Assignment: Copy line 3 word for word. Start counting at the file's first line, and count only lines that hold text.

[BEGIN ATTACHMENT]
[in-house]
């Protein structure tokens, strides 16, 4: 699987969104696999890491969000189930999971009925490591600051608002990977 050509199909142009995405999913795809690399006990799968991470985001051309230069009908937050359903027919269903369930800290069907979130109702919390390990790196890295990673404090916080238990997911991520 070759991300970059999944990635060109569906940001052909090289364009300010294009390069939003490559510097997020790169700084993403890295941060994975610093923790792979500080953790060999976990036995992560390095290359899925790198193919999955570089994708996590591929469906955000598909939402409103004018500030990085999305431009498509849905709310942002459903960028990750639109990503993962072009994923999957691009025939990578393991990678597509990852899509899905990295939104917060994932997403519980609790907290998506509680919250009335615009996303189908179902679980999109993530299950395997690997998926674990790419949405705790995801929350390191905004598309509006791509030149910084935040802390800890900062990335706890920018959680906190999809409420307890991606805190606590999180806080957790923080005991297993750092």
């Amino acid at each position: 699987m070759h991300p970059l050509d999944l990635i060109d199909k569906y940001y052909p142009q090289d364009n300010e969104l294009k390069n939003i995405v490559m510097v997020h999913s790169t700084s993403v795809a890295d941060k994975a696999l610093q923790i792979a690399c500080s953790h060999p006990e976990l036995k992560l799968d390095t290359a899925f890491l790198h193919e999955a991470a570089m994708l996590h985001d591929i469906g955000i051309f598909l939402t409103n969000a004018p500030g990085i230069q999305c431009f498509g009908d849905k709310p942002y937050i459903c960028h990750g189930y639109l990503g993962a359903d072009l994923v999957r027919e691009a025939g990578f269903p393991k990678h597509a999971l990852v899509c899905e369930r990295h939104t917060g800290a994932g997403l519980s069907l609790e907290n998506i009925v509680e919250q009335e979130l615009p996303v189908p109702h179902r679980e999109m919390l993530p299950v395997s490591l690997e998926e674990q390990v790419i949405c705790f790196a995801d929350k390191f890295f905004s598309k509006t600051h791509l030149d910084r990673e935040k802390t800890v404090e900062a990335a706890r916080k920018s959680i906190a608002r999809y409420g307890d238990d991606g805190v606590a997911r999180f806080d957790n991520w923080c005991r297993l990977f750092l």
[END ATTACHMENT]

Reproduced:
């Amino acid at each position: 699987m070759h991300p970059l050509d999944l990635i060109d199909k569906y940001y052909p142009q090289d364009n300010e969104l294009k390069n939003i995405v490559m510097v997020h999913s790169t700084s993403v795809a890295d941060k994975a696999l610093q923790i792979a690399c500080s953790h060999p006990e976990l036995k992560l799968d390095t290359a899925f890491l790198h193919e999955a991470a570089m994708l996590h985001d591929i469906g955000i051309f598909l939402t409103n969000a004018p500030g990085i230069q999305c431009f498509g009908d849905k709310p942002y937050i459903c960028h990750g189930y639109l990503g993962a359903d072009l994923v999957r027919e691009a025939g990578f269903p393991k990678h597509a999971l990852v899509c899905e369930r990295h939104t917060g800290a994932g997403l519980s069907l609790e907290n998506i009925v509680e919250q009335e979130l615009p996303v189908p109702h179902r679980e999109m919390l993530p299950v395997s490591l690997e998926e674990q390990v790419i949405c705790f790196a995801d929350k390191f890295f905004s598309k509006t600051h791509l030149d910084r990673e935040k802390t800890v404090e900062a990335a706890r916080k920018s959680i906190a608002r999809y409420g307890d238990d991606g805190v606590a997911r999180f806080d957790n991520w923080c005991r297993l990977f750092l």